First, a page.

There are recurring themes in the world of the Enchanted Doll. One seems to be subjugation and even a kind of captivity. Many of the dolls wear costumes that would feel something like a suit of armor, with enormous headgear (one even has a cathedral on top of her head!). Even the Scheherezade-like figures look like creatures kept under glass (which, during the many exhibits that draw wildly enthusiastic crowds, they actually are).

I had a Bychkova fit a year or so ago - or was it two? - then decided I had had enough and had better leave it alone before I crossed some sort of disturbing threshhold. Enchanted doesn't mean what people think it does. It means living under a powerful and often unbreakable spell, a spell cast through words or even song (the "chant" part). Abricadabra, bibbidy-bobbidy-boo, and you're captivated (captured?) for life.







But when I got triggered off again recently, God knows how, I found a trove of a couple hundred images I had previously hoarded (most of which I ruthlessly weeded down to just 66 or so - not 666! - figuring the rest of them  are already accessible on the internet, and will be for the forseeable future). I found only a few that were really new to me, including the heartbreaking one at the start of this post. If you really want to freak yourself out, pretend you can hear what this doll is saying. And there is the really disturbing one, the battered doll, which seems to cross the line even for a dollmaker who likes to push the envelope.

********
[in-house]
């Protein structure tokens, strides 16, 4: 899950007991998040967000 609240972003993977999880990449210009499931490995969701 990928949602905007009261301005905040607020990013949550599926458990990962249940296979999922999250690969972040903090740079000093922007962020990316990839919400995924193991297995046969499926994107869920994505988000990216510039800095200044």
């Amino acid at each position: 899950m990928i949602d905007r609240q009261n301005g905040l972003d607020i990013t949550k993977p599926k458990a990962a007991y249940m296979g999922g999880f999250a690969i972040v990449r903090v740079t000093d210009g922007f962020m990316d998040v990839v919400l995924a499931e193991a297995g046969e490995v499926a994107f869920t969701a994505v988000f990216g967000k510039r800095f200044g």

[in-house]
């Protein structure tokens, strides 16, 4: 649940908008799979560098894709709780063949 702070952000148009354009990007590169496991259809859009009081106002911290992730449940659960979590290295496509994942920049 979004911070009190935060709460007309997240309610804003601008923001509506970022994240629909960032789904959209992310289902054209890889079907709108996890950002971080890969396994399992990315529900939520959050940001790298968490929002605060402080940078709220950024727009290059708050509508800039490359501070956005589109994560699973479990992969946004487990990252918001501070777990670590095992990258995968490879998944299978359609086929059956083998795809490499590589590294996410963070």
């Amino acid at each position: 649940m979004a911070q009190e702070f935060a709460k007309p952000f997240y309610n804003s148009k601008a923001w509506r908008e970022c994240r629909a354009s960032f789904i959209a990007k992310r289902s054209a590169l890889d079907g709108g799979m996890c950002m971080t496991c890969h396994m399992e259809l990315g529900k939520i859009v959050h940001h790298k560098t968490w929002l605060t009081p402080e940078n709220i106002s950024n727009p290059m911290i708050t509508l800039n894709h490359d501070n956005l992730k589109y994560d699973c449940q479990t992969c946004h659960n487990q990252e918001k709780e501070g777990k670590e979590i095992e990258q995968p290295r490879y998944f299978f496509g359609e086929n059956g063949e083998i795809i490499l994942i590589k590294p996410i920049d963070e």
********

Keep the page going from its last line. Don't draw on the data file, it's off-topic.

So do these dolls "make a statement" about female subjugation? I doubt if it's done consciously. If they do, it's in the sense of holding up a mirror, both to society and to ourselves. We prize the waxen beauty of girls kept under glass, and even find them sexually irresistable.









SOOOOOOOOO. . . we come to my Daily Special. Those few years back when I first became obsessed, I produced a bit of fan art. There is fan art on Bychkova's Enchanted Doll site, but it's done by actual amateur artists, not people like me who can't paint or draw. I play with my Enchanted Doll images like Colorforms, that primitive form of magnetic paper dolls from the '60s, which I was startled to see my granddaughters playing with the other day.